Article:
But I think what the problem with that is, is that it’s familiar to people. Like when you present work like this, and it seems to carry this, “Oh, I’ve seen that, that’s fine. It’s good, you know. It’s easy to digest,” because it doesn’t challenge yourself creatively, you haven’t put yourself out of the comfort zone. And you’re definitely not putting your viewer or their audience out of the comfort zone.

And I’m not saying we have to do this in a provocative way, but intuition… It’s really easy to talk about this in the jazz context, because when you’re performing and playing a solo, you’re deciding those notes right there, in time, and you’re going to make mistakes and do whatever you want. But I think the beauty of understanding jazz improvisation, is that no one knows you’re making a mistake if you play things with like a level of conviction. Like, “I’m gonna go for this, and I’m just gonna try to own it. And I’m gonna screw it up, but I’m just gonna roll with it and just keep playing through it. And no one in the audience is gonna know that.” You know that you totally missed the chord.

So let’s do the same thing, like in design. We’ll establish a very structured process that gets you to the point where you can just create this flow. And this gets into, I think a deeper personal level of understanding yourself, what you like, and your tastes, and who you are, and what makes you tick. And I think… There is a bit of self discovery to get to a point where you can say, “I’m gonna remove my critical self out of the process and just make stuff and be free.” That really is the process that we’re going for, that’s the aim.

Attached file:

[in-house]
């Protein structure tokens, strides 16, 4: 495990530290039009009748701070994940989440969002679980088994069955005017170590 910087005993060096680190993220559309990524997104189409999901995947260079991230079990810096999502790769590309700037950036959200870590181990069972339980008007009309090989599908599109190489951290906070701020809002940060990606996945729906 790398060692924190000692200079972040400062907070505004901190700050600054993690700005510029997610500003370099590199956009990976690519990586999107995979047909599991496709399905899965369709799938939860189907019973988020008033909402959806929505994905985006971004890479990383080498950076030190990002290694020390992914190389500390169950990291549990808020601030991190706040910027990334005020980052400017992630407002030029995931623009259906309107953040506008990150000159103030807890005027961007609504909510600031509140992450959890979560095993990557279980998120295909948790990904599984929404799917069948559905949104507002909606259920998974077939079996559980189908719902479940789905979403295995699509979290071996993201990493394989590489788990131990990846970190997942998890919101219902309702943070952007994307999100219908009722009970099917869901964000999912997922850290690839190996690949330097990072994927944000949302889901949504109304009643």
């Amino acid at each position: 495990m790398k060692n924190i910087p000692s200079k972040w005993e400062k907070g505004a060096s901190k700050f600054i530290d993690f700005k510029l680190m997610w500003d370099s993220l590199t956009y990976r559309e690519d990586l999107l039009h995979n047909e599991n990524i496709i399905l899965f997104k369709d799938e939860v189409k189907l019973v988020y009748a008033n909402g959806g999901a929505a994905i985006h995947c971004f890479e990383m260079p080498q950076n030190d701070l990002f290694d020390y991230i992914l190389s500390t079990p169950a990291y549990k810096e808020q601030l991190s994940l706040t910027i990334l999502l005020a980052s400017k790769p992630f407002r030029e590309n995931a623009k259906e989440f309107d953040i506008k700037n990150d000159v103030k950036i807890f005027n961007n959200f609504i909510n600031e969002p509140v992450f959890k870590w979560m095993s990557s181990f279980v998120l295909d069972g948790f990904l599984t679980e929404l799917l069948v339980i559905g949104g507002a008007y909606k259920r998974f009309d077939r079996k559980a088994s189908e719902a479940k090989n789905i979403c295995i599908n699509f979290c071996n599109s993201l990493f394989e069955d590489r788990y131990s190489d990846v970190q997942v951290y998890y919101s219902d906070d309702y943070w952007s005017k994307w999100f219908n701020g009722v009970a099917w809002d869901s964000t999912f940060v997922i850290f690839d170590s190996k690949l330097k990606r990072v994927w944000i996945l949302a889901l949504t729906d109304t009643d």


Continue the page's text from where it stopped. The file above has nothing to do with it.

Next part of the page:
And then on top of that, it’s like, “Hey, let’s trade art boards. I’m gonna take your ideas and do the same thing again. And then let’s switch it back.” It’s about as democratic as it gets. We share, we make. You know you’re gonna run into a limit of, “Okay, I can’t do anymore,” and then it’s like, “I’ll take that and see what happens.”

So basically what I’m saying, is that I’m creating like a jazz solo out of the creative process. So, say you record your jazz song that you played live at the bar, or you’re recording your whole process of the design that you created, the next day put it on the wall, throw it on the floor, put it on the screen, it doesn’t matter. Then you can look, and refine, and see things that are interesting, or find mistakes, or something that we can kind of improve on.